So, this means we don’t need to have a breach. It means that we would also report on the times ‘we were lucky’. This also means we encourage users to report near misses so we have a fuller understanding of what is going on and controls which may need to be strengthened.

So how do we go about preparing our Security Incident Management Process?

Preparation

We start with the preparation. For Security Incident Management, I would suggest having:

  • An agreed definition of what a security incident is. We all want to agree on what an incident consists of before it occurs. Are the board members happy with what we are defining as an incident ?
  • A security incident management policy – outlining intent and signed by management. This may just be contained in the Information Security Policy. Here we can include our agreed definition of an incident.
  • A security incident management guide, detailing the types of Security Incident you respond to, how you would know that an incident has occurred (this may be technical indicators of compromise – or trends / items reported in through the helpdesk). You also need to agree on the levels of priority that should be assigned to them, as they occur. An example could be:
Priority Level Description
Severity 1 A critical incident that has the ability to have high impact on the business. Here it is down to the organisation to determine what consists of high impact. Perhaps use past experience or look at how an incident could impact revenue, reputation or brand.
Sev. 2 This may have medium to high impact. It could have a negative impact on the reputation of the business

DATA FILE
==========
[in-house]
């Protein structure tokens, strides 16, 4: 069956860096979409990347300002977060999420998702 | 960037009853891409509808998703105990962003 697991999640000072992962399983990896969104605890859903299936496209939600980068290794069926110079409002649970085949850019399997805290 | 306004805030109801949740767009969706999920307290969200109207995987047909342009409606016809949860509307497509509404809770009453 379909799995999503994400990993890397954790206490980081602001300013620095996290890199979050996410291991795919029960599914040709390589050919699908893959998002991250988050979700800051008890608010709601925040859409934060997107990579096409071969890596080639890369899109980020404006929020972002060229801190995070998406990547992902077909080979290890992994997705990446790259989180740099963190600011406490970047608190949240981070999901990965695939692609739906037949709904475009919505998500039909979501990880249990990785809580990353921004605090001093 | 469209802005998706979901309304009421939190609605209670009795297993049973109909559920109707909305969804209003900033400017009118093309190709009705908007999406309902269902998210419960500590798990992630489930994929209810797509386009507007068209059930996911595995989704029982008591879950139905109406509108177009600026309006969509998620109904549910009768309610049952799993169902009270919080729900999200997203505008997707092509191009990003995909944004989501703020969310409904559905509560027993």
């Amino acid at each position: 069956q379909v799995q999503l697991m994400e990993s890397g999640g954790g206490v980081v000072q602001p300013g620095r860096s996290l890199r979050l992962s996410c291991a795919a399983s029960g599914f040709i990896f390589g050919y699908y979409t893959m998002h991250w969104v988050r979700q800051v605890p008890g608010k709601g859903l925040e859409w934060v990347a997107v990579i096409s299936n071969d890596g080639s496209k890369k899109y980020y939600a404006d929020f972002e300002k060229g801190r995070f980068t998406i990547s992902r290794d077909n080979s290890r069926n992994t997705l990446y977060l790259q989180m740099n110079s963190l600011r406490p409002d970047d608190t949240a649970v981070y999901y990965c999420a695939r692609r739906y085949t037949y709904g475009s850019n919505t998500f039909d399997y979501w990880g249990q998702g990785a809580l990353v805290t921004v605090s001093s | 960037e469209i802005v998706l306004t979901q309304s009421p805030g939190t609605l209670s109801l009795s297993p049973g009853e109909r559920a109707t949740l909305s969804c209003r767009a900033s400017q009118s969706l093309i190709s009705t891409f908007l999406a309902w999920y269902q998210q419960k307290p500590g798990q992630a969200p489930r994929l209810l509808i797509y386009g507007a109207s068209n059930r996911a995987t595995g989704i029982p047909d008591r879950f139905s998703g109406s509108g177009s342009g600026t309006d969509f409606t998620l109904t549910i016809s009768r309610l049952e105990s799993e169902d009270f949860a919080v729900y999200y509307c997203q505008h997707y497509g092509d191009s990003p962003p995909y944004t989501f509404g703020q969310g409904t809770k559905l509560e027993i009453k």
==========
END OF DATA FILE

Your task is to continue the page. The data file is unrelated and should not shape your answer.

Sev. 3 This may be low to medium impact. Some customers may see the services you offer in a negative light – though any reputational damage could be short lived.
Sev. 4 This could be a near miss reported into the security desk.

The above is subjective and time should be taken to work out what applies to your particular scenario.

  • A security incident response plan – detailing how security incidents will be responded to.
  • A security incident playbook – telling you what a security incident is and how each member of staff can respond to it.
  • A security incident log – a mechanism for recording security incidents
    Anything else?

There might also be other documents that either need to be created or reviewed whilst we are developing this. For instance:

  • A critical incident management plan. Imagine that your technology was done. Do you have Authenticator codes somewhere so you could access a server. Are there any access control rules that may need to be changed in short order. Do you have agreement with your service provider how this could be performed.
  • A communications plan. Do you have a list of people who you and your peers will be in touch with, and a mechanism for the technical folk to work on the incident, whilst there is a conduit between technical and management (sometimes technical people spend more time updating more than one person, whilst loosing time trying to fix things)
  • A list of stakeholders with contact numbers. Perhaps the ability to create a bridge conference facility.
  • A grab bag – holding an upto date list of all these numbers – perhaps even in hard copy and a working mobile phone – just in case you need to evacuate the building (for an environmental incident).
  • A pizza or fast food menu of a local takeout for when the night is ruined.

These are going to be discussed in more detail over the coming weeks. We are busy creating some fun scenario planning games around Incident Management – so please. Check back.

Incident Management and cybe essentials

In2secure are a Certified Body for Cyber Essentials, the UK government scheme that covers all the fundamentals of cyber security. We’ve completed the assessment ourselves and help other businesses who want to get certified in Cyber Essentials.